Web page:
About Us

Saint Leander Catholic Church serves the faith community of San Leandro, California.

We are a welcoming community that is constantly striving to be multicultural in all dimensions. With an emphasis on multicultural leadership, adult faith formation, ministry training, and a vibrant youth program, all parishioners are encouraged to grow in relationships as we continue our journey of faith.

Our Clergy and Staff

Father Hugo França
Parochial Administrator

Fr. Mac Lingo 
Parochial Vicar

Fr. Simon Jin
Parochial Vicar

Fr. Mike Lacey
In Residence

Victor Silveira
Permanent Deacon

Margarita Guevara
Office Manager

Eva Lowe

Anita Marquez

Amber Martinez

Moises Avina

Succession of Pastors

Fr. Hugo França
Parochial Administrator 2015 -Present

Fr. Paul R. Vassar
2004 – 2015

Fr. Jerrold F. Kennedy
Parochial Administrator 2004

Fr. John Prochaska
Pastor 1998 – 2003
Parochial Administrator 1996 – 1998

Fr. Ricardo A. Chavez
1990 – 1996

Fr. Richard A. Mangini
1976 – 1990

Fr. Richard B. O’Connell
1964 – 1976

Msgr. Philip J. Ryan
1952 – 1963

Fr. James McCaul
1933 – 1952

Fr. John J. Hunt
1920 – 1933

Fr. Francis Garvey
1911 – 1920

Fr. William G. O’Mahony
1898 – 1911

Fr. John McEvoy
1878 – 1898

Fr. Denis Nugent
1869 – 1878

Fr. John Griffin
1867 – 1869

Fr. John Hodges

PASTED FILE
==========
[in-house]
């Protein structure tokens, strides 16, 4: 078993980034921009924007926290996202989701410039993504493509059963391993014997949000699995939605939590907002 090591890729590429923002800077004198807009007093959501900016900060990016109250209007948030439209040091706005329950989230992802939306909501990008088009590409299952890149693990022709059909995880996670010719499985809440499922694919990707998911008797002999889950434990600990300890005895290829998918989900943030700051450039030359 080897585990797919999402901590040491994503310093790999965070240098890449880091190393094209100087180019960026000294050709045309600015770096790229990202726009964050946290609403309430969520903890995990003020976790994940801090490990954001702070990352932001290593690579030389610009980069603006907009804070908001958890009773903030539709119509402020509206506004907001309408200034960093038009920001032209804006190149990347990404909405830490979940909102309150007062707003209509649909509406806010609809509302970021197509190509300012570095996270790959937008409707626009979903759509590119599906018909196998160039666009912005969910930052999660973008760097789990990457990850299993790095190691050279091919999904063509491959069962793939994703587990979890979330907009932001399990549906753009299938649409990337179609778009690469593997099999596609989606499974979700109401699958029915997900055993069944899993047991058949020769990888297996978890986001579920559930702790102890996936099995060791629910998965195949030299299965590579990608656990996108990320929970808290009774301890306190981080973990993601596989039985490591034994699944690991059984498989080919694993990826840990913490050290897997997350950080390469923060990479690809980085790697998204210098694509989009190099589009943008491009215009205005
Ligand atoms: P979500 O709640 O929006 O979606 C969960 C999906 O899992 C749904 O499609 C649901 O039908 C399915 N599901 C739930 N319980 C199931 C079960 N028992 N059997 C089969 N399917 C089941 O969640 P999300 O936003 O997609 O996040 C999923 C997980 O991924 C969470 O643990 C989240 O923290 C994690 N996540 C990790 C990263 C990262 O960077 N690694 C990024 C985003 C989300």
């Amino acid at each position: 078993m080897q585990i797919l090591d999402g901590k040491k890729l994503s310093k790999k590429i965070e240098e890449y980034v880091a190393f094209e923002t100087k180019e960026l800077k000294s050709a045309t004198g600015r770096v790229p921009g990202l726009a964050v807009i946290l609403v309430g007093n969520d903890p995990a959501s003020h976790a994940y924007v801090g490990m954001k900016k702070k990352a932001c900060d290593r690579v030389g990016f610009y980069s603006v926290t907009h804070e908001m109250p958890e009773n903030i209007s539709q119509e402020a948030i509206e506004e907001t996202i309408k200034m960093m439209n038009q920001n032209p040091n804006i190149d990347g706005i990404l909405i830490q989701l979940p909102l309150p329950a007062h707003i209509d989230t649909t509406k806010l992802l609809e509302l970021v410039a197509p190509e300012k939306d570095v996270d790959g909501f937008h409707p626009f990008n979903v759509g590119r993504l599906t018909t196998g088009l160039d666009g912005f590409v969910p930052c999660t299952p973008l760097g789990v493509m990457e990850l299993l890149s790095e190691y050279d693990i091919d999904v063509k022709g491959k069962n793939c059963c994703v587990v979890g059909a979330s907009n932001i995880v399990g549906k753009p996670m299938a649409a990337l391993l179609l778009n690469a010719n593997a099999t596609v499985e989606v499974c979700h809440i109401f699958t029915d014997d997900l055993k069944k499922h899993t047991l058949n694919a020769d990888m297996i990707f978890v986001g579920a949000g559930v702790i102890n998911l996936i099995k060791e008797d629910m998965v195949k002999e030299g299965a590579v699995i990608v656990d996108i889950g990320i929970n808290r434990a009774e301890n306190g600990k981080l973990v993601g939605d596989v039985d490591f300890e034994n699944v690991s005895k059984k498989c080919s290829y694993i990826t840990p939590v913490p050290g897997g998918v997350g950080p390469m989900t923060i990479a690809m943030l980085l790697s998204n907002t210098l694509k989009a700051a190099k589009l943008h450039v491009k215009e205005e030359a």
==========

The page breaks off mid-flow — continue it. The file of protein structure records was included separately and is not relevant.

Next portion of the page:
1866 – 1867

Fr. John F. Cassidy
1865 – 1866

Fr. James Callan

The History of San Leandro

You may have noticed that many cities and counties in the state of California have Spanish names, many of which begin with “San” or “Santa” (“San” meaning male saint and “Santa” meaning female saint), such as San Jose or Santa Rosa or San Francisco. These names all have Catholic religion connotations. The name of our own state capital Sacramento means “holy sacrament” in Spanish.

The origin of these names can be traced back to the period exploration and mission establishment in California from 1769 to 1833, as decreed by King Carlos III of Spain. He became alarmed when the Russians established a fur trading post at Fort Ross and, to prevent Russian from claiming California, immediately ordered that expeditions be sent out to claim this prized territory for Spain. Eventually, a chain of 21 missions and forts (presidios) became established, from southernmost Mssion San Diego to northernmost Mission Solano.

By 1810 the Spanish Empire was crumbling and one of its prized colonies, New Spain (Mexico), defected from the Crown. In 1834 all the California missions became secularized and came under the control of the Mexican government. Much of the missions’ lands (most of it comprised of huge cattle ranges and thousands of acres of agricultural lands) were awarded to men who had served faithfully under the Mexican government, including Jose Joaquin Estudillo. He was granted 7,000 acres, including an area called El Rodeo de Arroyo de San Leandro (a place for herding cattle by the small brook of San Leandro). He called his property Rancho San Leandro. His rancho (or ranch) soon became famous for his magnificent herd of white cattle.

The Gold Rush of 1849 brought thousands of prospectors seeking their fortunes pouring into California, including two young men, William Heath Davis and John B. Ward, who subsequently married into Estudillo’s family. Upon the passing of Estudillo, these two sons-in-laws became the joint mangers of the huge family rancho. Five years after California entered the Union in 1850, these men visualized the creation of a town that would become present-day San Leandro.